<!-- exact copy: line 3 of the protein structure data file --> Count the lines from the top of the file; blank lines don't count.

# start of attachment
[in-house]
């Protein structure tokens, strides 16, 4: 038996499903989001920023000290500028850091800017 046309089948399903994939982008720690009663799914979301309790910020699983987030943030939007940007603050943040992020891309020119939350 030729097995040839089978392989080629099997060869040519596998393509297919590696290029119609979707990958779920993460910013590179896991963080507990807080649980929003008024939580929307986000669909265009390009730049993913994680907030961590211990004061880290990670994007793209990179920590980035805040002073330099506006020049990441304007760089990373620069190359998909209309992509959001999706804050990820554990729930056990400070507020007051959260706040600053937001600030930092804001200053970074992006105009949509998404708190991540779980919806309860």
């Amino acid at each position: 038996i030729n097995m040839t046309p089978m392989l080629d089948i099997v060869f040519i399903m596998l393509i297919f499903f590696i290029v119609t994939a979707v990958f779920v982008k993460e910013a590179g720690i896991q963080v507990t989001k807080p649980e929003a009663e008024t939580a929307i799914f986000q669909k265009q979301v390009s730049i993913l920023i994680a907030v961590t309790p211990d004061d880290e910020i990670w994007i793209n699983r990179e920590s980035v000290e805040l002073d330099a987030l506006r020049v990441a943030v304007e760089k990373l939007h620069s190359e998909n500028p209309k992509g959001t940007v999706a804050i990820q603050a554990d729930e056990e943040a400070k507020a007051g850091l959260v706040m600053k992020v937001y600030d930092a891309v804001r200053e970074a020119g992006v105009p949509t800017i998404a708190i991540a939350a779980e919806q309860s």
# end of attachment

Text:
């Amino acid at each position: 038996i030729n097995m040839t046309p089978m392989l080629d089948i099997v060869f040519i399903m596998l393509i297919f499903f590696i290029v119609t994939a979707v990958f779920v982008k993460e910013a590179g720690i896991q963080v507990t989001k807080p649980e929003a009663e008024t939580a929307i799914f986000q669909k265009q979301v390009s730049i993913l920023i994680a907030v961590t309790p211990d004061d880290e910020i990670w994007i793209n699983r990179e920590s980035v000290e805040l002073d330099a987030l506006r020049v990441a943030v304007e760089k990373l939007h620069s190359e998909n500028p209309k992509g959001t940007v999706a804050i990820q603050a554990d729930e056990e943040a400070k507020a007051g850091l959260v706040m600053k992020v937001y600030d930092a891309v804001r200053e970074a020119g992006v105009p949509t800017i998404a708190i991540a939350a779980e919806q309860s």